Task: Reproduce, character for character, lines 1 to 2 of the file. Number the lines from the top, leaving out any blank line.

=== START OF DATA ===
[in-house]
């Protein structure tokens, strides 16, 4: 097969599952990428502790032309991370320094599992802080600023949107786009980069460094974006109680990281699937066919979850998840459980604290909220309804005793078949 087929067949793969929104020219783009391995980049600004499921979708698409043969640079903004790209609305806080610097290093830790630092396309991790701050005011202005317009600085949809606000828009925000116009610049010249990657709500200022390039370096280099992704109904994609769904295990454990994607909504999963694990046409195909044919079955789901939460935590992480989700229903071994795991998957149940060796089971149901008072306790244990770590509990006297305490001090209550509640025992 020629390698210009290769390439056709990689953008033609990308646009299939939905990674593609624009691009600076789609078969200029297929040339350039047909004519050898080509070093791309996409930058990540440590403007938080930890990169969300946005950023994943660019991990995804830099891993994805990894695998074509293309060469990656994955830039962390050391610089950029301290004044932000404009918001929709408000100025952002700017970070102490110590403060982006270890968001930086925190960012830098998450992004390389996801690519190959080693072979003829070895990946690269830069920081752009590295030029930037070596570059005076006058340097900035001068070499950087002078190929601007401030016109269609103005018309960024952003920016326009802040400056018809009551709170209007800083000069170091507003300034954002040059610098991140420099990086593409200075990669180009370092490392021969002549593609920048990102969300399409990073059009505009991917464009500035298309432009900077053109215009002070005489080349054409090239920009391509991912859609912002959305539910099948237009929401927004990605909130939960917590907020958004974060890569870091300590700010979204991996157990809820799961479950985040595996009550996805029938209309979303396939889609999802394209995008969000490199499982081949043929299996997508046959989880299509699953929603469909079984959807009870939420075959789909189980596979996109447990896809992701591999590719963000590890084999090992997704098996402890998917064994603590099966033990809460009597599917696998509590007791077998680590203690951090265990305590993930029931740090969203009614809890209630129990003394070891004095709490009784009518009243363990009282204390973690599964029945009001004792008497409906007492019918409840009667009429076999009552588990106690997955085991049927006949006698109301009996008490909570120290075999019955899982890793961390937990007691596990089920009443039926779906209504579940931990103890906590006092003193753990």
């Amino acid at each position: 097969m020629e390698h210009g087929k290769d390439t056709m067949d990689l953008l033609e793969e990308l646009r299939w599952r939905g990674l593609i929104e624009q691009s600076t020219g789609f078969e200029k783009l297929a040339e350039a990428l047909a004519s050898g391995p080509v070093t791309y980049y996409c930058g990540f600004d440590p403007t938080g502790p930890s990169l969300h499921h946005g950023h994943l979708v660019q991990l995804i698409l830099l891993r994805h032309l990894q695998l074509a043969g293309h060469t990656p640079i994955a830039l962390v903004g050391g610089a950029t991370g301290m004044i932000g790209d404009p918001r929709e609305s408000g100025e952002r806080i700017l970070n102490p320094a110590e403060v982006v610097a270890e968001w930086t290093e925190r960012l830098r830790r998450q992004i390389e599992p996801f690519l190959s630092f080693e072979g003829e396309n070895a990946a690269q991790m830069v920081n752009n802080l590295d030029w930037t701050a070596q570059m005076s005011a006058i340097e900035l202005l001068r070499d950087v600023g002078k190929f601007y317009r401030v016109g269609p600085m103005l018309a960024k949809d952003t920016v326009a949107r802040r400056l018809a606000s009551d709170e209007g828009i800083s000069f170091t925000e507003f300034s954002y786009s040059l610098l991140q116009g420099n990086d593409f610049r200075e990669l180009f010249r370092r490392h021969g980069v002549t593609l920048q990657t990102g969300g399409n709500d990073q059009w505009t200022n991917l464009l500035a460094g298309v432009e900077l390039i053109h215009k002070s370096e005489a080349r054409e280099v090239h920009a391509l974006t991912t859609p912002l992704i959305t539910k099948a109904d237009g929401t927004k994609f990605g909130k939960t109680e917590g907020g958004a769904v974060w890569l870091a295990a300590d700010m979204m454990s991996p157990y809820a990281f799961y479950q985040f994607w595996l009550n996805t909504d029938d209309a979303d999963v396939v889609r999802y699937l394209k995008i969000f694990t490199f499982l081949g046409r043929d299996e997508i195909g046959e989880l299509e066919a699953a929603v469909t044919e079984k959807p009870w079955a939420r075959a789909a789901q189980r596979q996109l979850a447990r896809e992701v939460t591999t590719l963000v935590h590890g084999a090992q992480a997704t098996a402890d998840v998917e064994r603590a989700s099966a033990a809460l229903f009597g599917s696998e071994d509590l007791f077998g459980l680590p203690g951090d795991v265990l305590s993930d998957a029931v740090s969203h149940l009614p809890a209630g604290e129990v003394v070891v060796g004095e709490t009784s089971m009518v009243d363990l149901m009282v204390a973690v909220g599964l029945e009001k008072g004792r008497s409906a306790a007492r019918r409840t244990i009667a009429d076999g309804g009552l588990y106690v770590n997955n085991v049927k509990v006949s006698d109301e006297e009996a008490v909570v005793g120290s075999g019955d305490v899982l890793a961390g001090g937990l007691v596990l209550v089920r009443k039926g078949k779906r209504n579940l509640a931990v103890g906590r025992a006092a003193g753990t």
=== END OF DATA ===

[in-house]
């Protein structure tokens, strides 16, 4: 097969599952990428502790032309991370320094599992802080600023949107786009980069460094974006109680990281699937066919979850998840459980604290909220309804005793078949 087929067949793969929104020219783009391995980049600004499921979708698409043969640079903004790209609305806080610097290093830790630092396309991790701050005011202005317009600085949809606000828009925000116009610049010249990657709500200022390039370096280099992704109904994609769904295990454990994607909504999963694990046409195909044919079955789901939460935590992480989700229903071994795991998957149940060796089971149901008072306790244990770590509990006297305490001090209550509640025992 020629390698210009290769390439056709990689953008033609990308646009299939939905990674593609624009691009600076789609078969200029297929040339350039047909004519050898080509070093791309996409930058990540440590403007938080930890990169969300946005950023994943660019991990995804830099891993994805990894695998074509293309060469990656994955830039962390050391610089950029301290004044932000404009918001929709408000100025952002700017970070102490110590403060982006270890968001930086925190960012830098998450992004390389996801690519190959080693072979003829070895990946690269830069920081752009590295030029930037070596570059005076006058340097900035001068070499950087002078190929601007401030016109269609103005018309960024952003920016326009802040400056018809009551709170209007800083000069170091507003300034954002040059610098991140420099990086593409200075990669180009370092490392021969002549593609920048990102969300399409990073059009505009991917464009500035298309432009900077053109215009002070005489080349054409090239920009391509991912859609912002959305539910099948237009929401927004990605909130939960917590907020958004974060890569870091300590700010979204991996157990809820799961479950985040595996009550996805029938209309979303396939889609999802394209995008969000490199499982081949043929299996997508046959989880299509699953929603469909079984959807009870939420075959789909189980596979996109447990896809992701591999590719963000590890084999090992997704098996402890998917064994603590099966033990809460009597599917696998509590007791077998680590203690951090265990305590993930029931740090969203009614809890209630129990003394070891004095709490009784009518009243363990009282204390973690599964029945009001004792008497409906007492019918409840009667009429076999009552588990106690997955085991049927006949006698109301009996008490909570120290075999019955899982890793961390937990007691596990089920009443039926779906209504579940931990103890906590006092003193753990």